‘As much as we fear the virus, we’re still human’
President Cyril Ramaphosa urged the country to follow central tenets of Covid-19 prevention – social distancing, hand sanitizing and proper face mask use – during the new phase of the Covid-19 lockdown. Some have taken these words to heart, whilst others struggle to acclimatise to the new normal.
South Africa woke up to the first day of level three of lockdown on Monday morning, with busier roads and transport hubs, as most of the economy re-opened under level three lockdown regulations.
The entire economy was virtually shut down to arrest the spread of the coronavirus, and the government referred to it as “buying time for the public health system to ready itself for an influx of patients.”
The country has been urged to continue with handwashing, social distancing and wearing fabric face masks when out in public. Health-e News correspondents have been out and about, and found that social distancing was one Covid-19 prevention measure South Africans struggled with.
At the Randburg Taxi Rank, commuters wore face masks and made use of the hand sanitizers provided but social distancing was not practiced according to government guidelines.
Commuters stood less than a meter apart while queuing, and Lerato Maeneja, a commuter Health-e News spoke to, said social distancing has not often been practised, although she does her best to.
“I don’t think social distancing will be practiced in level three of the lockdown because it wasn’t even practised in level four,” said Maeneja.
In Atteridgeville, Pretoria, Health-e News heard commuters complain that taxi drivers keep sanitizers as a “decoration”. They claim that instead of giving the sanitizers to passengers, drivers make sure that they just carry enough to satisfy police that they are following the rules.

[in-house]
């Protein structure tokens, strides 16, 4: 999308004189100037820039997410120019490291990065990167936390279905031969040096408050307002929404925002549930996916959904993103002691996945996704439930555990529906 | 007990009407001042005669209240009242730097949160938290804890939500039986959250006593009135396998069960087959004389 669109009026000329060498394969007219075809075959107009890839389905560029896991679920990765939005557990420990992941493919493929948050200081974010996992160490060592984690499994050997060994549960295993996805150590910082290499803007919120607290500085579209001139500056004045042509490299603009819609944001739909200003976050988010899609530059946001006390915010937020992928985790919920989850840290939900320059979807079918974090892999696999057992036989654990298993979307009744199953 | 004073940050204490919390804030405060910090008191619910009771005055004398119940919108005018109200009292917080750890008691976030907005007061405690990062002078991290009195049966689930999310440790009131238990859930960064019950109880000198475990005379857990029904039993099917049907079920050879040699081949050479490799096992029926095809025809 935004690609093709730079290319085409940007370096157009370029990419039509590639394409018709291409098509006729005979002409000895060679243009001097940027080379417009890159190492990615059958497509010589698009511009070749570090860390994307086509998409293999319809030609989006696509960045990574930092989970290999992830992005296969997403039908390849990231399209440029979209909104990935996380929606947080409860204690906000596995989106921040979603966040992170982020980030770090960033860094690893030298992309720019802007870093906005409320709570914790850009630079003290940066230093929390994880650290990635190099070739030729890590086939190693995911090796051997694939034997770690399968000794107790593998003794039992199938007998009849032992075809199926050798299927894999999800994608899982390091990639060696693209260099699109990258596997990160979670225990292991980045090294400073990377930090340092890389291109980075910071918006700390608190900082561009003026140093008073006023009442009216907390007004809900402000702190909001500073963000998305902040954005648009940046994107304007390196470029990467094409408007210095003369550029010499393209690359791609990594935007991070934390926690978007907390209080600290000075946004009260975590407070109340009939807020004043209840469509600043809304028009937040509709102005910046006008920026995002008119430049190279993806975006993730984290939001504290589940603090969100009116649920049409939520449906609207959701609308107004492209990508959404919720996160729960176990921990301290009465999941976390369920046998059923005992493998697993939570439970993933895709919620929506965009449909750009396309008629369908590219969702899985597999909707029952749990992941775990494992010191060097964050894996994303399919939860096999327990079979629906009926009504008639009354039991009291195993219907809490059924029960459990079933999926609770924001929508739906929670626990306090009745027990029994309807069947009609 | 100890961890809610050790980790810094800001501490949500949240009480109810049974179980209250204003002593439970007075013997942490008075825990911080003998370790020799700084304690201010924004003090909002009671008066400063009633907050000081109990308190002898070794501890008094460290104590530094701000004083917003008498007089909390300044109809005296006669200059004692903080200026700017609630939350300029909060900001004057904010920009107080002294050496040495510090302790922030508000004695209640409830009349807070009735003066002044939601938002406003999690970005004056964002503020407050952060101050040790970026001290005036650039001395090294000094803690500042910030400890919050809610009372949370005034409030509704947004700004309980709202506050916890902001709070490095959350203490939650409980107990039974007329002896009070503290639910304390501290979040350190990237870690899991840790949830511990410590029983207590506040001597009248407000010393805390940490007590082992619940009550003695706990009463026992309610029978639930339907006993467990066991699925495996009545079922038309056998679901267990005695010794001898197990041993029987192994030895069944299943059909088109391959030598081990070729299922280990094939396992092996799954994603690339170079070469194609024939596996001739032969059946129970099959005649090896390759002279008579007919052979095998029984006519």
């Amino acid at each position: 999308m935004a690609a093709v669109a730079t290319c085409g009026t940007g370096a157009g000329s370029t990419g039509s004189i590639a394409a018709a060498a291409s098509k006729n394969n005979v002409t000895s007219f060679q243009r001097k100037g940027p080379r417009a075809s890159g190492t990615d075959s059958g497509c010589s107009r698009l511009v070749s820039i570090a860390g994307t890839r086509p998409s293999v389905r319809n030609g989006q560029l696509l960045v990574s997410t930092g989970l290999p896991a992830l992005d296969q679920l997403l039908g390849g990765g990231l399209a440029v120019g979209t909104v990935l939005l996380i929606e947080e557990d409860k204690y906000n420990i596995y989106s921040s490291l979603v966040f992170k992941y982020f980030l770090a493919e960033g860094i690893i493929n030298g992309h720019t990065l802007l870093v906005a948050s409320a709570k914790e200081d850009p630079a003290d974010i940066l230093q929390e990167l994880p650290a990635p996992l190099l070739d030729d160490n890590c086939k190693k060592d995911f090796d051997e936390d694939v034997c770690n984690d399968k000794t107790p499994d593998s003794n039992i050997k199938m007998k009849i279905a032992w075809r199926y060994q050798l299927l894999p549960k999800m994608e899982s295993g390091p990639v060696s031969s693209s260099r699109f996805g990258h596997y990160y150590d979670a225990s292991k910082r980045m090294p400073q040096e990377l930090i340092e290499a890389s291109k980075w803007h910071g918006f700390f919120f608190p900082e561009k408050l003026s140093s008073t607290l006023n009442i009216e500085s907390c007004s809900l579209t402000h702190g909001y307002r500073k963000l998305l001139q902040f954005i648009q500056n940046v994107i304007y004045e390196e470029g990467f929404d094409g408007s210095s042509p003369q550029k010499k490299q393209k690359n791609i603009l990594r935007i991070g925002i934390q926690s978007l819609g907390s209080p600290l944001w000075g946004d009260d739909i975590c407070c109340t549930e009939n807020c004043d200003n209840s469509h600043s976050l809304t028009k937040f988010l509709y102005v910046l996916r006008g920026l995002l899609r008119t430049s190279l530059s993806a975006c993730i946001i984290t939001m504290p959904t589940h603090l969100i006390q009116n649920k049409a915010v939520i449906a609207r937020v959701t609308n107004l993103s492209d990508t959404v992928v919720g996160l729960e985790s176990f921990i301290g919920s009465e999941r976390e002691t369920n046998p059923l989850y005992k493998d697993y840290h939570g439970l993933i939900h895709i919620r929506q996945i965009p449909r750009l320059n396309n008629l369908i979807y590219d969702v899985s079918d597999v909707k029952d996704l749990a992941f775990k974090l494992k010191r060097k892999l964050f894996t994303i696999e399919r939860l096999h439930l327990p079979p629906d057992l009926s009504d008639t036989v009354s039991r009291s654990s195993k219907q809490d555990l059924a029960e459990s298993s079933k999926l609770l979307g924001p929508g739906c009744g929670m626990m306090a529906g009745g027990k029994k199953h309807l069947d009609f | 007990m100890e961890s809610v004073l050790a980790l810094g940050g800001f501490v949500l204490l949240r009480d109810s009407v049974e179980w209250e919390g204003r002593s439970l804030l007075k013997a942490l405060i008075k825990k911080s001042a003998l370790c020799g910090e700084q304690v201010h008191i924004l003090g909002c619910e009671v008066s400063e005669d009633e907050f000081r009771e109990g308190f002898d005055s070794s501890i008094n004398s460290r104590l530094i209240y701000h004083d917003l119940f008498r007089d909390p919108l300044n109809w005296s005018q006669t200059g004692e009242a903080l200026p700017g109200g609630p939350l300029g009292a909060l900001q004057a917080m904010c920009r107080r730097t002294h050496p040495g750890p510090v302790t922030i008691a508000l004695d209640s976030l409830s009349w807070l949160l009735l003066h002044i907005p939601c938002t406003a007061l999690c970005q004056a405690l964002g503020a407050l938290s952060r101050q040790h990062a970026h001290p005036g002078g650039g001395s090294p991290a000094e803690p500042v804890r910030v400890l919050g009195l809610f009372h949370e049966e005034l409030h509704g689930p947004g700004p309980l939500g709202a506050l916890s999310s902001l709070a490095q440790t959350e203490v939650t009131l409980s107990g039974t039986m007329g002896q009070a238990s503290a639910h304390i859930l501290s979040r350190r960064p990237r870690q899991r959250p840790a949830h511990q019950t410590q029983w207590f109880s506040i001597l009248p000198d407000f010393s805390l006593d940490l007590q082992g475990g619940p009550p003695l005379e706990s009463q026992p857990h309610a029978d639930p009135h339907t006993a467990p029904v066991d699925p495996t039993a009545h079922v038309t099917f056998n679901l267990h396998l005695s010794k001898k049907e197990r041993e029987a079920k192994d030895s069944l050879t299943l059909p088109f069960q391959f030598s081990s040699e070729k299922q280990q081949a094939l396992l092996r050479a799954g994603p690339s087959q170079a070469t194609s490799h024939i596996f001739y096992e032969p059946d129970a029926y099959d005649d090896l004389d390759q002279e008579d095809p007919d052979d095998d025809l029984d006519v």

“When the metro police officers ask whether passengers have been sanitized the passengers all agree, because they are told by the taxi driver to lie,” said Lerato Mawash.
But taxi driver Katlego Motlafatshe said passengers flouted lockdown regulations too, and urged commuters to “take responsibility and wear their mask in the taxi.”
“They should know that these masks are not meant for decoration but to save their lives.”
In Itsoseng, North West, the situation was markedly different, with commuters following social distancing protocols, and being “extra cautious”.
Queues snaked along Itsoseng Taxi Rank, as people observing social distancing rules, and taxi drivers, queue marshalls and commuters were sanitizing and using cloth face masks.
The only concern was that there were not enough taxis.
Kgomotso Molefe, a Shoprite cashier who commutes to Lichtenburg daily, says that although she follows the rules, she worries that using public transport and her job increases her chances of contracting Covid-19.
“When I am at work or travelling, I’m extra cautious. However, I do have a constant fear
that I might contract the virus while I am using public transport or assisting customers at work,” she said.
Tshepo Kgaje, a taxi driver, noted that the transport sector poses a major health risk, and that following safety and hygiene protocols in this sector is, therefore, important.
“We have to be cautious because we are transporting different people daily and handling money. It is important for us to frequently sanitise our hands, and wear face-masks.”